Relief printing at home – hints and tips
This is a post from the weareoca.com archive. Information contained within it may now be out of date.
For those of you that don’t know me, in addition to being an OCA tutor, I am a practicing printmaker. I have a Masters degree in Printmaking, I have worked in the print industry as well as in education for the last ten years, and have exhibited my prints in exhibitions all over the world. During my career, I have come across some sticking points in relation to printmaking at home, and I thought it might help some of you if I shared some handy tips.
1. Acrylic vs. Oil based ink
In the range of relief printing techniques, the finish you get with acrylic ink is very different to oil based ink, and when working with relief printing people develop a preference for one or the other.
However, many people steer away from trying out oil-based ink due to the need for solvents, such as white spirit, to clean up. This is a shame as it is important for any printmaker to test their prints using a variety of inks in order to make an informed decision on which inks work best with each process.
What many practitioners don’t realise is that there is a non-toxic alternative for cleaning up oil-based ink. You can use a combination of ordinary cooking oil and dilute washing up liquid.
Apply the cooking oil to a rag, a cut up old t-shirt or tea towel for instance, and work it into the work surface and relief plate or block, this will disperse the ink enough to then use the dilute washing up liquid to clean away the remaining ink residue.
2. Collagraph Do’s and Don’ts
Collagraph is a tricky process, the translation of imagery through the building of layers and the combination of objects on a plate surface isn’t easy, and the results are often hard to predict. I have compiled a few tips which I hope will help with this process;
Subtlety is key – the more subtle the changes in your plate surface, the more effective your prints will be. Items to steer clear of include pasta (too thick and too recognizable as pasta) rice (also too thick and recognizable) string (depending on how thick it is, the thinner the better) lentils (also too thick).
Try to consider the items you apply to your plate in terms of what texture they will produce. A handy tip is using a combination of different tapes, such as masking tape, brown packing tape, and gaffa tape, this can produce different surface textures whilst maintaining a subtle change in surface height.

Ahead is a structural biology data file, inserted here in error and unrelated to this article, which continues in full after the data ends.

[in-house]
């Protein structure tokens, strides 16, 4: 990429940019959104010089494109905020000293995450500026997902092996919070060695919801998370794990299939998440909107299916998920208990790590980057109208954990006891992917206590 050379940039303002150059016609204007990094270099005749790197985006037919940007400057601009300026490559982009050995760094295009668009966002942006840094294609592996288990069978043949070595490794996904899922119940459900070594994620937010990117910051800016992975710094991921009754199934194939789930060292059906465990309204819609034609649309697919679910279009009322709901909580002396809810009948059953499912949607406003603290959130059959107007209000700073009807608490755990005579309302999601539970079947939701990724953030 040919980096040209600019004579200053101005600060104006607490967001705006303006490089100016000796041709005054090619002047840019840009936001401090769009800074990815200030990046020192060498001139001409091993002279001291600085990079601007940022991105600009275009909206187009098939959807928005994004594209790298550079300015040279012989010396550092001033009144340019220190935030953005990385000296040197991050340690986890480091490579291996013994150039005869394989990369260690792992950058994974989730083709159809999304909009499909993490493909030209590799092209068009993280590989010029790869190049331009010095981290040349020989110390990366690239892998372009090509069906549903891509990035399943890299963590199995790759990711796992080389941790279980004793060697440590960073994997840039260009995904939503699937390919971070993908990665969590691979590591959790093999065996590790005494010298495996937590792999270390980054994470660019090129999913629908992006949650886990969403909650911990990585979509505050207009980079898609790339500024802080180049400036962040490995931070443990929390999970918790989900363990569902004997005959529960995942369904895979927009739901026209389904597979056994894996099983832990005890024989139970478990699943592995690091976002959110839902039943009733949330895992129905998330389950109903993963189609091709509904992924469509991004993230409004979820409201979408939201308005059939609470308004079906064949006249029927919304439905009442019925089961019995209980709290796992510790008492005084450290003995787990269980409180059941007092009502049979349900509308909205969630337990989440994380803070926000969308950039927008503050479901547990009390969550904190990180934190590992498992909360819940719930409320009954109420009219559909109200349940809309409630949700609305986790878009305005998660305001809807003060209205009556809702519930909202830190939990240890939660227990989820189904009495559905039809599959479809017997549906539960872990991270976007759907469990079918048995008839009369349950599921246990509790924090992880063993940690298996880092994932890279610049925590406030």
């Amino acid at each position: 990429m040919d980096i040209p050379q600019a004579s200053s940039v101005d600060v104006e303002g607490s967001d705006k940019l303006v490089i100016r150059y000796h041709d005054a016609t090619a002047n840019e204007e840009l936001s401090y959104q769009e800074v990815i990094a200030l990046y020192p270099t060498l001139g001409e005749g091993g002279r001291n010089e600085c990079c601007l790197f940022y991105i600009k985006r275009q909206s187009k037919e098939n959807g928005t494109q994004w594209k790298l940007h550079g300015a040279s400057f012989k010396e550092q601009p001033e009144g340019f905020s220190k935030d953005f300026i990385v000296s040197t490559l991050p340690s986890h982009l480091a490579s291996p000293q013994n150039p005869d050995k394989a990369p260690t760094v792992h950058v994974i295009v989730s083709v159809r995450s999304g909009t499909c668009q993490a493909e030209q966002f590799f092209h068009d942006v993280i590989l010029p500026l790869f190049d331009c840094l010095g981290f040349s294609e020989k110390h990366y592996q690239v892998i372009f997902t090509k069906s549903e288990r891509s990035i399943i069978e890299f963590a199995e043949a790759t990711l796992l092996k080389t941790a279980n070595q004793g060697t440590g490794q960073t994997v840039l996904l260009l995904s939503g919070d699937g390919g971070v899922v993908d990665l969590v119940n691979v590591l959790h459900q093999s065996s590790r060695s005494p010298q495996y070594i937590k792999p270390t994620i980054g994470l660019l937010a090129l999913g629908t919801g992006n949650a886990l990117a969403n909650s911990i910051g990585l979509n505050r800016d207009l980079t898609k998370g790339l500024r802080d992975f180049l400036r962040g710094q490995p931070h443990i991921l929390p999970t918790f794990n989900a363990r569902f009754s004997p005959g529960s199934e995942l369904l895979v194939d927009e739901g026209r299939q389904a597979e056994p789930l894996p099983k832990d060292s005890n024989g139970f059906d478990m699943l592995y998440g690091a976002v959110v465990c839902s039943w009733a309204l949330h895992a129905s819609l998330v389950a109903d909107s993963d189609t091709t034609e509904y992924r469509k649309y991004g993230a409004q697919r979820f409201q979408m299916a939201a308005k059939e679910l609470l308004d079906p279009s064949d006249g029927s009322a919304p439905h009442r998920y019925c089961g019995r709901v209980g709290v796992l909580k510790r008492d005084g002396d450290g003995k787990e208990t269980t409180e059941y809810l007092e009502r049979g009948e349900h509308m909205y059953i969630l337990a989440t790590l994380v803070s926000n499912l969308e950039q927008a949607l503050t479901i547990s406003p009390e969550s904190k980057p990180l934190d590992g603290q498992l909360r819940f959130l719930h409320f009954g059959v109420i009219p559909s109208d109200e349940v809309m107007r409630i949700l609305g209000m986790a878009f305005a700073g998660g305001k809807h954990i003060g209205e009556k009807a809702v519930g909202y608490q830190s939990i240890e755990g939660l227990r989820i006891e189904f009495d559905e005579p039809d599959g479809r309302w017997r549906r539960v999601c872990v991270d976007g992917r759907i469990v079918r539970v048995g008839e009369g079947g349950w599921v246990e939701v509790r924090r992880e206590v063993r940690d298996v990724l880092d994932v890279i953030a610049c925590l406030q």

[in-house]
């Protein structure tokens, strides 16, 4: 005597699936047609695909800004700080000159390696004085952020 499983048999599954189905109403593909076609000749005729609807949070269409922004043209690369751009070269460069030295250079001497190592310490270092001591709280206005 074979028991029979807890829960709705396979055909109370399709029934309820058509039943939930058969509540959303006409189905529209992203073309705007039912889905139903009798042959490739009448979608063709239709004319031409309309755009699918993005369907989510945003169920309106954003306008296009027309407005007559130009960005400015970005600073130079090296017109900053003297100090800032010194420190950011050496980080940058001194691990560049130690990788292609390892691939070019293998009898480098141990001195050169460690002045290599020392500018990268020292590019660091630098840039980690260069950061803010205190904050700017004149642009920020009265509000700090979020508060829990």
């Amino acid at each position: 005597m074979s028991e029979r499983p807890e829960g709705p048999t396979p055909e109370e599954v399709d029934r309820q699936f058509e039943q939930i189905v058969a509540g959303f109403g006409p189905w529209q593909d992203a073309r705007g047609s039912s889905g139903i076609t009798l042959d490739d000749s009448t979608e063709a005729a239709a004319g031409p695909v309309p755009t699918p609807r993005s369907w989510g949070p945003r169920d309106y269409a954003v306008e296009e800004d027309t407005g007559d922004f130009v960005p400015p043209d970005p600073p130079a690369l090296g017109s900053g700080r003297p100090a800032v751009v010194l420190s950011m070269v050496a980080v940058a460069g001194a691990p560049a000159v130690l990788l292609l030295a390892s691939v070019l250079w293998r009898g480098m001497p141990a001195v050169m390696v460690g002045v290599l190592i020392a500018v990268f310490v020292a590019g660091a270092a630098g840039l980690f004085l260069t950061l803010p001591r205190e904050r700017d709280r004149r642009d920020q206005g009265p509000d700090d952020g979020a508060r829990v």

Cutting into the plate surface itself – this can add some interesting textures, even after varnishing, particularly if you are using mount board as your plate. It can also add a controlled differentiation between areas in your composition, and also help when describing man made structures which require hard, sharp lines.
3. Applying pressure
This is a learning curve for most printmakers, how to apply a good amount of pressure in order to produce effective relief prints without a relief press. Some printmakers favour a baren, which are fine but tend to wear out after a number of uses. My tip for this is the humble wooden spoon.
Held with the tips of the fingers in the concave part of the spoon, you will find you can achieve a good amount of pressure, however, you do need to be thorough in order to achieve a clean all over print. With careful handling, you can check the finish of your print and if it needs a bit more rubbing the paper can be carefully replaced.
For multi-colour, multi-block, or reduction lino cuts, the task of registering these prints over the top of one another can become an issue. This is when being organised and thinking ahead is vital if your prints are to work. First thing you must do is produce a registration guide, this will show where your plate and paper will go every time you print, and will allow you to print as many times as you want on the same area of your paper.On your guide you will need to have clearly marked on it the position of your plate, and the position of your paper. You can also place registration tabs (made of card and fixed with double sided tape or super glue) along your guide marks, making it easier to just slot your plate and paper into your guide marks every time.It is important that your guide is made of some sort of plasticised sheet so that it can be cleaned, thus making it reusable and preventing waste.’